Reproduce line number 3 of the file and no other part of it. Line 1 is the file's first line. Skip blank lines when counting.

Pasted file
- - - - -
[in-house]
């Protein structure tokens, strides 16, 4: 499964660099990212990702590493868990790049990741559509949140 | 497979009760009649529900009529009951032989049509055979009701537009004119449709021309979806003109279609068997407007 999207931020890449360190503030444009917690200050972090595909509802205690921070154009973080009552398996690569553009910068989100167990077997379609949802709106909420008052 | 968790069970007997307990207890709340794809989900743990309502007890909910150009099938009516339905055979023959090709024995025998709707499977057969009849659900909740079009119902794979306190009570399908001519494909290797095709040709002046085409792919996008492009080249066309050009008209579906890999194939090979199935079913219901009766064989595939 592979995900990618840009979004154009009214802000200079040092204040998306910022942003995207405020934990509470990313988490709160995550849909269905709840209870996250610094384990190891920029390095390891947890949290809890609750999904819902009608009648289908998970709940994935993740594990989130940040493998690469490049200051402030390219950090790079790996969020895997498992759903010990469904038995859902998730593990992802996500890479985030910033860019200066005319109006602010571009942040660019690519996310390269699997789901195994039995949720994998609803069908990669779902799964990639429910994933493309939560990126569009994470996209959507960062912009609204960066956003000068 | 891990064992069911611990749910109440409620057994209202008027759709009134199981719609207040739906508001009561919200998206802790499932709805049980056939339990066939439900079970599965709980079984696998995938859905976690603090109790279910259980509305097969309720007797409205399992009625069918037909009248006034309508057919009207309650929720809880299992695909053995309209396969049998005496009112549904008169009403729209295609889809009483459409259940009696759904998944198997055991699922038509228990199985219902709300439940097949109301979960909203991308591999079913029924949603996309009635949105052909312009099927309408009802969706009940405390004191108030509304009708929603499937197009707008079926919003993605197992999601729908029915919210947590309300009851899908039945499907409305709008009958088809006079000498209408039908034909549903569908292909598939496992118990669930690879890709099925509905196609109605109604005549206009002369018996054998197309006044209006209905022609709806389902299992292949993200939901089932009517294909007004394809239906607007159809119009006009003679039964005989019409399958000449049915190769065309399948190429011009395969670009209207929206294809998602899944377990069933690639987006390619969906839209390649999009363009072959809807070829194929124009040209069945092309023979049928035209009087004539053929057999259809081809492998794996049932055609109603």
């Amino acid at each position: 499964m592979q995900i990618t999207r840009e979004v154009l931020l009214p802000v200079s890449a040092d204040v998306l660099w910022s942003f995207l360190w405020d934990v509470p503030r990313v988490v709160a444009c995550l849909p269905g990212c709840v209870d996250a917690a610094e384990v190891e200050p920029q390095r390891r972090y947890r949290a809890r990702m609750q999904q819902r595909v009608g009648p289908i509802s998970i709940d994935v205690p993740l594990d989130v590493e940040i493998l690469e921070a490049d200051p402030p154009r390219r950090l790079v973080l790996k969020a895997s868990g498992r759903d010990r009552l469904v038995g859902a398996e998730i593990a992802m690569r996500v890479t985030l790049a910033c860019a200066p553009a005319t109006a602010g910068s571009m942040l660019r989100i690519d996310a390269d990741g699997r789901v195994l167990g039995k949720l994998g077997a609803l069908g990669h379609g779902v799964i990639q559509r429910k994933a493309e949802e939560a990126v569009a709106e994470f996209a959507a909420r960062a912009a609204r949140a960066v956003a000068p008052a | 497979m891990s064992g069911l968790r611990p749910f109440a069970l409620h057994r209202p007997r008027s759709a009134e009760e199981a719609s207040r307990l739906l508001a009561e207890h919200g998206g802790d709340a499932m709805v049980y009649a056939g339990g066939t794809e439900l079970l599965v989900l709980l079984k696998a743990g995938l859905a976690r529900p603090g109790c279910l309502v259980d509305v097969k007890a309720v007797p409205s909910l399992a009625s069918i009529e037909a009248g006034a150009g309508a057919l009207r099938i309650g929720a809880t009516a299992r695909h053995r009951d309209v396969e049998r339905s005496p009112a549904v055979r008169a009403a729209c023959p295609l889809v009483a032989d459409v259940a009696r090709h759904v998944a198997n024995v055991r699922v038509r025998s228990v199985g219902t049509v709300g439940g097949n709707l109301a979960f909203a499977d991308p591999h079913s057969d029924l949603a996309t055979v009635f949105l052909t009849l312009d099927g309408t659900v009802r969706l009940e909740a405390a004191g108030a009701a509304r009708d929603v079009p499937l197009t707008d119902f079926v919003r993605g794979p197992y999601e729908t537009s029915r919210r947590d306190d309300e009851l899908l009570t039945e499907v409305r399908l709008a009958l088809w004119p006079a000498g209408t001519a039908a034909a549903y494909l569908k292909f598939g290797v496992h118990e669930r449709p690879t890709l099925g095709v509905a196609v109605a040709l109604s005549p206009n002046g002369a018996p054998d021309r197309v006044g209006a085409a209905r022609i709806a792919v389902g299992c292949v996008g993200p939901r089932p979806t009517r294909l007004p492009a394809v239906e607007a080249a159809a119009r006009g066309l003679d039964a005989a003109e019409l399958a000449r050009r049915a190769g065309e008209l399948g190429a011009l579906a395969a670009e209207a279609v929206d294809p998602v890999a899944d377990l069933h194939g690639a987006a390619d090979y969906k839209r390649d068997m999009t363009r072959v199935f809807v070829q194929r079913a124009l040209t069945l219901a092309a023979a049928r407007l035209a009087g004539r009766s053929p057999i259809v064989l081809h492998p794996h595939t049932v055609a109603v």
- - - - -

């Amino acid at each position: 499964m592979q995900i990618t999207r840009e979004v154009l931020l009214p802000v200079s890449a040092d204040v998306l660099w910022s942003f995207l360190w405020d934990v509470p503030r990313v988490v709160a444009c995550l849909p269905g990212c709840v209870d996250a917690a610094e384990v190891e200050p920029q390095r390891r972090y947890r949290a809890r990702m609750q999904q819902r595909v009608g009648p289908i509802s998970i709940d994935v205690p993740l594990d989130v590493e940040i493998l690469e921070a490049d200051p402030p154009r390219r950090l790079v973080l790996k969020a895997s868990g498992r759903d010990r009552l469904v038995g859902a398996e998730i593990a992802m690569r996500v890479t985030l790049a910033c860019a200066p553009a005319t109006a602010g910068s571009m942040l660019r989100i690519d996310a390269d990741g699997r789901v195994l167990g039995k949720l994998g077997a609803l069908g990669h379609g779902v799964i990639q559509r429910k994933a493309e949802e939560a990126v569009a709106e994470f996209a959507a909420r960062a912009a609204r949140a960066v956003a000068p008052a | 497979m891990s064992g069911l968790r611990p749910f109440a069970l409620h057994r209202p007997r008027s759709a009134e009760e199981a719609s207040r307990l739906l508001a009561e207890h919200g998206g802790d709340a499932m709805v049980y009649a056939g339990g066939t794809e439900l079970l599965v989900l709980l079984k696998a743990g995938l859905a976690r529900p603090g109790c279910l309502v259980d509305v097969k007890a309720v007797p409205s909910l399992a009625s069918i009529e037909a009248g006034a150009g309508a057919l009207r099938i309650g929720a809880t009516a299992r695909h053995r009951d309209v396969e049998r339905s005496p009112a549904v055979r008169a009403a729209c023959p295609l889809v009483a032989d459409v259940a009696r090709h759904v998944a198997n024995v055991r699922v038509r025998s228990v199985g219902t049509v709300g439940g097949n709707l109301a979960f909203a499977d991308p591999h079913s057969d029924l949603a996309t055979v009635f949105l052909t009849l312009d099927g309408t659900v009802r969706l009940e909740a405390a004191g108030a009701a509304r009708d929603v079009p499937l197009t707008d119902f079926v919003r993605g794979p197992y999601e729908t537009s029915r919210r947590d306190d309300e009851l899908l009570t039945e499907v409305r399908l709008a009958l088809w004119p006079a000498g209408t001519a039908a034909a549903y494909l569908k292909f598939g290797v496992h118990e669930r449709p690879t890709l099925g095709v509905a196609v109605a040709l109604s005549p206009n002046g002369a018996p054998d021309r197309v006044g209006a085409a209905r022609i709806a792919v389902g299992c292949v996008g993200p939901r089932p979806t009517r294909l007004p492009a394809v239906e607007a080249a159809a119009r006009g066309l003679d039964a005989a003109e019409l399958a000449r050009r049915a190769g065309e008209l399948g190429a011009l579906a395969a670009e209207a279609v929206d294809p998602v890999a899944d377990l069933h194939g690639a987006a390619d090979y969906k839209r390649d068997m999009t363009r072959v199935f809807v070829q194929r079913a124009l040209t069945l219901a092309a023979a049928r407007l035209a009087g004539r009766s053929p057999i259809v064989l081809h492998p794996h595939t049932v055609a109603v």